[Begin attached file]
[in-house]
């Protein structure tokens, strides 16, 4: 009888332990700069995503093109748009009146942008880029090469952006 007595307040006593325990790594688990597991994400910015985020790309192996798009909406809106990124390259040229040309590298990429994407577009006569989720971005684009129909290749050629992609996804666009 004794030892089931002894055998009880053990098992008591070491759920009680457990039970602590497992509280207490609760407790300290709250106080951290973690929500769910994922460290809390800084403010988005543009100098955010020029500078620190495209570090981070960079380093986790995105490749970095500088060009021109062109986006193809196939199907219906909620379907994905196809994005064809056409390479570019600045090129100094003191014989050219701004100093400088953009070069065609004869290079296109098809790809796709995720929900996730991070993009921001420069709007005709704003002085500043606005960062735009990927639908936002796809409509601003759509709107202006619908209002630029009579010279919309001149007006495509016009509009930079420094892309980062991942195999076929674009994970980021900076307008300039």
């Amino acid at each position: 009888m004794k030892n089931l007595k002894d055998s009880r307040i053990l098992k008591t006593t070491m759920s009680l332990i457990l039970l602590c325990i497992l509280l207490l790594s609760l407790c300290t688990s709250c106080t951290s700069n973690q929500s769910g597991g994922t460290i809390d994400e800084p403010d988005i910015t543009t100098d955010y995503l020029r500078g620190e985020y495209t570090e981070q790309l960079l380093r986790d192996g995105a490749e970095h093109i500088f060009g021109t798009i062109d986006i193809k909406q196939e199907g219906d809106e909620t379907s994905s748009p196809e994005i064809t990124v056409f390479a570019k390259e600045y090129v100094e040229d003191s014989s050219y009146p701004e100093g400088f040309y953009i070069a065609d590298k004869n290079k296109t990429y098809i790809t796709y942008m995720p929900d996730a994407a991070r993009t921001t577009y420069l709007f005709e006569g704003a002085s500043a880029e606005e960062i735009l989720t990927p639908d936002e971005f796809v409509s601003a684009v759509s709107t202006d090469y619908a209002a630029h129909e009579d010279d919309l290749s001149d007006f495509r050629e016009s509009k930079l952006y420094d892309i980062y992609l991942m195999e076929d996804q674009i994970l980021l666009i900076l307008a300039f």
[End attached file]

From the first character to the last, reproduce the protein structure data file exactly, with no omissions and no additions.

[in-house]
């Protein structure tokens, strides 16, 4: 009888332990700069995503093109748009009146942008880029090469952006 007595307040006593325990790594688990597991994400910015985020790309192996798009909406809106990124390259040229040309590298990429994407577009006569989720971005684009129909290749050629992609996804666009 004794030892089931002894055998009880053990098992008591070491759920009680457990039970602590497992509280207490609760407790300290709250106080951290973690929500769910994922460290809390800084403010988005543009100098955010020029500078620190495209570090981070960079380093986790995105490749970095500088060009021109062109986006193809196939199907219906909620379907994905196809994005064809056409390479570019600045090129100094003191014989050219701004100093400088953009070069065609004869290079296109098809790809796709995720929900996730991070993009921001420069709007005709704003002085500043606005960062735009990927639908936002796809409509601003759509709107202006619908209002630029009579010279919309001149007006495509016009509009930079420094892309980062991942195999076929674009994970980021900076307008300039």
């Amino acid at each position: 009888m004794k030892n089931l007595k002894d055998s009880r307040i053990l098992k008591t006593t070491m759920s009680l332990i457990l039970l602590c325990i497992l509280l207490l790594s609760l407790c300290t688990s709250c106080t951290s700069n973690q929500s769910g597991g994922t460290i809390d994400e800084p403010d988005i910015t543009t100098d955010y995503l020029r500078g620190e985020y495209t570090e981070q790309l960079l380093r986790d192996g995105a490749e970095h093109i500088f060009g021109t798009i062109d986006i193809k909406q196939e199907g219906d809106e909620t379907s994905s748009p196809e994005i064809t990124v056409f390479a570019k390259e600045y090129v100094e040229d003191s014989s050219y009146p701004e100093g400088f040309y953009i070069a065609d590298k004869n290079k296109t990429y098809i790809t796709y942008m995720p929900d996730a994407a991070r993009t921001t577009y420069l709007f005709e006569g704003a002085s500043a880029e606005e960062i735009l989720t990927p639908d936002e971005f796809v409509s601003a684009v759509s709107t202006d090469y619908a209002a630029h129909e009579d010279d919309l290749s001149d007006f495509r050629e016009s509009k930079l952006y420094d892309i980062y992609l991942m195999e076929d996804q674009i994970l980021l666009i900076l307008a300039f």